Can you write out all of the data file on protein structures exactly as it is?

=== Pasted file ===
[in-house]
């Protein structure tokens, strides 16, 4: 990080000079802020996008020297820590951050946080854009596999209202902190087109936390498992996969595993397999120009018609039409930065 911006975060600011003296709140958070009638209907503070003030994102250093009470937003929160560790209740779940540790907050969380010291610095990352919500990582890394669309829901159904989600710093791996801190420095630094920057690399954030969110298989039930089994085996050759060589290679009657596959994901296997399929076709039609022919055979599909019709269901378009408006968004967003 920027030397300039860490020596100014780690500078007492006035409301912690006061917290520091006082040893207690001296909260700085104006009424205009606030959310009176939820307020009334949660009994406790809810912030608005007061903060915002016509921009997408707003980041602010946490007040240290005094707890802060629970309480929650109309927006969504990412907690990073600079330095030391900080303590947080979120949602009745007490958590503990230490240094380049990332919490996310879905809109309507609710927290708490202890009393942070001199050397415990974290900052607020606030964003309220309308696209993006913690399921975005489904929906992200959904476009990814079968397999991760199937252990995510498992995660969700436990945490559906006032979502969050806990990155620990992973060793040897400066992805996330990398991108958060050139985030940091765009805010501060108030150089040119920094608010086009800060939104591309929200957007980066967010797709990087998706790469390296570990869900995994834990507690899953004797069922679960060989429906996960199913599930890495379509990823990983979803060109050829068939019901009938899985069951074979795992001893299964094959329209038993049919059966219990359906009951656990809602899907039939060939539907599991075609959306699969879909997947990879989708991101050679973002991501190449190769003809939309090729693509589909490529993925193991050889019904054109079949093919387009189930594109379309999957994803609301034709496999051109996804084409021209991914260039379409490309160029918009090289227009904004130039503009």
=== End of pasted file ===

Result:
[in-house]
């Protein structure tokens, strides 16, 4: 990080000079802020996008020297820590951050946080854009596999209202902190087109936390498992996969595993397999120009018609039409930065 911006975060600011003296709140958070009638209907503070003030994102250093009470937003929160560790209740779940540790907050969380010291610095990352919500990582890394669309829901159904989600710093791996801190420095630094920057690399954030969110298989039930089994085996050759060589290679009657596959994901296997399929076709039609022919055979599909019709269901378009408006968004967003 920027030397300039860490020596100014780690500078007492006035409301912690006061917290520091006082040893207690001296909260700085104006009424205009606030959310009176939820307020009334949660009994406790809810912030608005007061903060915002016509921009997408707003980041602010946490007040240290005094707890802060629970309480929650109309927006969504990412907690990073600079330095030391900080303590947080979120949602009745007490958590503990230490240094380049990332919490996310879905809109309507609710927290708490202890009393942070001199050397415990974290900052607020606030964003309220309308696209993006913690399921975005489904929906992200959904476009990814079968397999991760199937252990995510498992995660969700436990945490559906006032979502969050806990990155620990992973060793040897400066992805996330990398991108958060050139985030940091765009805010501060108030150089040119920094608010086009800060939104591309929200957007980066967010797709990087998706790469390296570990869900995994834990507690899953004797069922679960060989429906996960199913599930890495379509990823990983979803060109050829068939019901009938899985069951074979795992001893299964094959329209038993049919059966219990359906009951656990809602899907039939060939539907599991075609959306699969879909997947990879989708991101050679973002991501190449190769003809939309090729693509589909490529993925193991050889019904054109079949093919387009189930594109379309999957994803609301034709496999051109996804084409021209991914260039379409490309160029918009090289227009904004130039503009």